Charles Young | July 3, 2022
CHARLESTON, W.Va. (WV News) — West Virginia’s oil and gas production increased by about 6% in 2021, according to an annual report from the Gas and Oil Association of West Virginia.
This production increase, to a total output of more than 2.7 trillion cubic feet, drove a 10% increase in state severance and local property taxes collected.
In total, more than $319 million in tax revenue was generated directly from gas and oil operators during Fiscal Year 2021, according to GO-WV Executive Director Charlie Burd. Burd “West Virginia’s energy abundance is cornerstone to the strength and security of our state,” Burd said.
“In addition to being a significant economic contributor, having a flexible, readily available energy source has fueled broad business and manufacturing growth that drives prosperity here at home,” he said.
The report, titled “Gas Facts,” uses data compiled by the state Department of Environmental Protection, the state Tax Department, the state Treasurer’s Office and Workforce West Virginia to provide an annual overview of economic, employment and consumer data pertaining to the gas and oil industry.
“Our goal was to provide messages of hope for the Mountain State when GO-WV launched at the end of 2020,” Burd said. “Through collaboration and a recognition from elected officials — in Charleston and in Washington, D.C. — on the essential nature of American energy, we’re fulfilling that goal while leading West Virginia’s energy, manufacturing and economic revival.”
Since 2008, the oil and gas industry has contributed more than $3 billion in state severance and property tax revenue. With three-quarters of the current fiscal year already in the books, state severance tax collections of coal, oil and gas are nearly $560 million, with around $358 million from natural gas and oil collections.
GO-WV estimates more than 82,000 West Virginia jobs are either directly or indirectly linked to natural gas and oil sector, with more than $5.2 billion added to the state’s total labor income.
For each direct job in the oil and gas industry, 1.5 jobs are generated elsewhere in the state’s economy.
The state’s total natural gas production output has continued to increase each year since 2017, according to the report.
Total natural gas output was 1,514,277,709 million cubic feet in 2017; 1,771,697,951 mcf in 2018; 2,155,757,252 mcf in 2019; 2,518,628,518 mcf in 2020; and 2,673,622,267 in 2021.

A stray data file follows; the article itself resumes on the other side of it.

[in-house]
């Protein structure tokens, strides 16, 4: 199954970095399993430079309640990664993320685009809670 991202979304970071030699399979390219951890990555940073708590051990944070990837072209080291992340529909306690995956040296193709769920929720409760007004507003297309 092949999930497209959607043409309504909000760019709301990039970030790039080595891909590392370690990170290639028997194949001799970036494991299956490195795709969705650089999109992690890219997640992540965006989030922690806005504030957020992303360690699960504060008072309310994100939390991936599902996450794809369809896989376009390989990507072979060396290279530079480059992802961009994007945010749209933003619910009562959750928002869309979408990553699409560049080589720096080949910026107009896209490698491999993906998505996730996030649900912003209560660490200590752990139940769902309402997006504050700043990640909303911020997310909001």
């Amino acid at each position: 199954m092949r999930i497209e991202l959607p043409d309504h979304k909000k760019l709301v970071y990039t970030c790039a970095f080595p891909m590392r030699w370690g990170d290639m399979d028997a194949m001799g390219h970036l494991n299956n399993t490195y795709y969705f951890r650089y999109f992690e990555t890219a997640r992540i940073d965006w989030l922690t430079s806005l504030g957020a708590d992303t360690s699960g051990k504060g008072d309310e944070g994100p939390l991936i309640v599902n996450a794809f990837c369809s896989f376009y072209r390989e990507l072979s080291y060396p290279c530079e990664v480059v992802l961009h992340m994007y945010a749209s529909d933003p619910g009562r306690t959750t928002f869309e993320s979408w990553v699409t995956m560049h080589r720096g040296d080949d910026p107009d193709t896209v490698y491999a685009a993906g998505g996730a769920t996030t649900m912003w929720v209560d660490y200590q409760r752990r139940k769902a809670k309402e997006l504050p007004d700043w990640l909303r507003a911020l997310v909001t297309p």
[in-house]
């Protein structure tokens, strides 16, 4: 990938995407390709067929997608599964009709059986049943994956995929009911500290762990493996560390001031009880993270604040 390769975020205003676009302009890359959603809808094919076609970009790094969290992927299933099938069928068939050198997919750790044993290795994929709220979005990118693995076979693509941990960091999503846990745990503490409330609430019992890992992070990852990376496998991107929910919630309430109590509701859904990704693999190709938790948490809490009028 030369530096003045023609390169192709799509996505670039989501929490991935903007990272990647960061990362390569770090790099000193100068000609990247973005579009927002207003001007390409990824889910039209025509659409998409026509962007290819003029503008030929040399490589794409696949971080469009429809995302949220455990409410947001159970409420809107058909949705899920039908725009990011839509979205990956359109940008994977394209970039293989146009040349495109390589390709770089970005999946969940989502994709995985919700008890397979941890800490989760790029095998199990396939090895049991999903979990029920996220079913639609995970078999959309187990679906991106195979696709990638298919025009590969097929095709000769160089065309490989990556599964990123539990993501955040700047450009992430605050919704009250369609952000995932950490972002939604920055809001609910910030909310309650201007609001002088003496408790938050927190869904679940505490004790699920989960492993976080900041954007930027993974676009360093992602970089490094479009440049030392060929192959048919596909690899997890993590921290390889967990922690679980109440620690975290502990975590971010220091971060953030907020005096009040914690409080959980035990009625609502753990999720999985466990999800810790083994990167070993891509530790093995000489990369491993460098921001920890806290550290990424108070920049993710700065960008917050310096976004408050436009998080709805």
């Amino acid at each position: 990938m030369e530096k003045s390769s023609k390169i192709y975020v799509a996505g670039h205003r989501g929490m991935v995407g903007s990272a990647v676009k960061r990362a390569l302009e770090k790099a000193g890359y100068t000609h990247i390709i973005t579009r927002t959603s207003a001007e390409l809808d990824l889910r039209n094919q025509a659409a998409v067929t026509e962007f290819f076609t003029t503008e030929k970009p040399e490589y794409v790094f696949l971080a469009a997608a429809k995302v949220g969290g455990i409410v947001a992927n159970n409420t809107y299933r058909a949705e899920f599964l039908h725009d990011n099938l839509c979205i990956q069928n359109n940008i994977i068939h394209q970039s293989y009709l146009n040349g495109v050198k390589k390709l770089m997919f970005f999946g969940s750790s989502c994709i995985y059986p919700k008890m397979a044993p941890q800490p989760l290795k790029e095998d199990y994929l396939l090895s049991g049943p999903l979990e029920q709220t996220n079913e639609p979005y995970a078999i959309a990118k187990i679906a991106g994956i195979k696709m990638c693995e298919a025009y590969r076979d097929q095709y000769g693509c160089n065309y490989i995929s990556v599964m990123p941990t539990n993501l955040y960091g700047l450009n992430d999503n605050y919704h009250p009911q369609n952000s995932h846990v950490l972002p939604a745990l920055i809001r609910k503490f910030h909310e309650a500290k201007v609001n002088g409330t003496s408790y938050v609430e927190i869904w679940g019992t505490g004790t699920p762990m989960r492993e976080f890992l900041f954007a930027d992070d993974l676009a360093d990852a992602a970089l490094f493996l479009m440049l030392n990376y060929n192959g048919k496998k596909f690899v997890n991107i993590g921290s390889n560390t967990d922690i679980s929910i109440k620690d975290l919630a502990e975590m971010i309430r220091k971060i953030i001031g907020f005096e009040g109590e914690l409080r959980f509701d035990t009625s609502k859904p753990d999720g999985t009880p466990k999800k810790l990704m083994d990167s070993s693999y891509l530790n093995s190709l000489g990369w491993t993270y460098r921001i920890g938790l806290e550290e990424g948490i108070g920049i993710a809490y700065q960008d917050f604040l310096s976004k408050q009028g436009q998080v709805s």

The state’s total oil production increased each year from 2017 to 2020, but dipped in 2021. Total oil production output was 7,558,169 barrels in 2017; 12,085,570 barrels in 2018; 17,293,042 barrels in 2019; 19,425,914 barrels in 2020; and 17,899,108 in 2021.
The state’s top natural gas producers in 2021, in order, were: Antero Resources, SWN Production, EQT, Tug Hill Operating, HG Energy, Northeast Natural Energy, Diversified, CNX Gas, Jay-Bee Oil & Gas and Arsenal Resources.
The state’s top oil producers in 2021, in order, were: SWN, Antero Resources, Tug Hill Operating, EQT, CNX Gas, HG Energy, Jay-Bee Oil and Diversified.
West Virginia is the nation’s fifth largest energy producer, according to the U.S. Energy Information Administration.
West Virginia is a net energy supplier to other states and provides about 5% of the nation’s total energy, almost half of it from coal production.
However, because of increases in natural gas and natural gas liquids production from the Marcellus and Utica shales in northern West Virginia, natural gas surpassed coal for the first time in 2019 and became the largest contributor to the state’s energy economy.
In 2019, West Virginia had the third-largest natural gas reserves of any state. It overlies part of the Marcellus Shale area, one of the largest natural gas-producing areas in the nation.
Production from the Marcellus and Utica-Point Pleasant shale formations contributed to the state’s rank as the nation’s fifth-largest producer of marketed natural gas in 2020.
In 2014, West Virginia’s annual natural gas production exceeded 1 trillion cubic feet for the first time. In 2019, the energy value of the state’s natural gas production surpassed that of West Virginia’s coal production for the first time.